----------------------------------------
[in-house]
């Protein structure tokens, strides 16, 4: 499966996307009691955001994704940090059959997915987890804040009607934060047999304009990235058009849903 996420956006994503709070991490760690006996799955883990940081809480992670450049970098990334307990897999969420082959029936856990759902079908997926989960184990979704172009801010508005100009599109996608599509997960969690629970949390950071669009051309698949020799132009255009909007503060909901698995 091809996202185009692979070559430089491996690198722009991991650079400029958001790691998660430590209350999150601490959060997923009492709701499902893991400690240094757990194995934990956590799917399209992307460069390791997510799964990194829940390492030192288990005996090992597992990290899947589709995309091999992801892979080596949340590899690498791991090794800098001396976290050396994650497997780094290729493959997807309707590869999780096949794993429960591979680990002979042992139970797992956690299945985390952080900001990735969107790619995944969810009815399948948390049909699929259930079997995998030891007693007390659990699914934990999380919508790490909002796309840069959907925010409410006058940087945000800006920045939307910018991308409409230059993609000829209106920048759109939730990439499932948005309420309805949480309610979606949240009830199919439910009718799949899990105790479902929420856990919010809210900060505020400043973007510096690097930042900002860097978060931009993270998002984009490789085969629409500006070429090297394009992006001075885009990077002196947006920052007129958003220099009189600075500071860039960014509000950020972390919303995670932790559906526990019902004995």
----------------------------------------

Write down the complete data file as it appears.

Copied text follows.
[in-house]
């Protein structure tokens, strides 16, 4: 499966996307009691955001994704940090059959997915987890804040009607934060047999304009990235058009849903 996420956006994503709070991490760690006996799955883990940081809480992670450049970098990334307990897999969420082959029936856990759902079908997926989960184990979704172009801010508005100009599109996608599509997960969690629970949390950071669009051309698949020799132009255009909007503060909901698995 091809996202185009692979070559430089491996690198722009991991650079400029958001790691998660430590209350999150601490959060997923009492709701499902893991400690240094757990194995934990956590799917399209992307460069390791997510799964990194829940390492030192288990005996090992597992990290899947589709995309091999992801892979080596949340590899690498791991090794800098001396976290050396994650497997780094290729493959997807309707590869999780096949794993429960591979680990002979042992139970797992956690299945985390952080900001990735969107790619995944969810009815399948948390049909699929259930079997995998030891007693007390659990699914934990999380919508790490909002796309840069959907925010409410006058940087945000800006920045939307910018991308409409230059993609000829209106920048759109939730990439499932948005309420309805949480309610979606949240009830199919439910009718799949899990105790479902929420856990919010809210900060505020400043973007510096690097930042900002860097978060931009993270998002984009490789085969629409500006070429090297394009992006001075885009990077002196947006920052007129958003220099009189600075500071860039960014509000950020972390919303995670932790559906526990019902004995």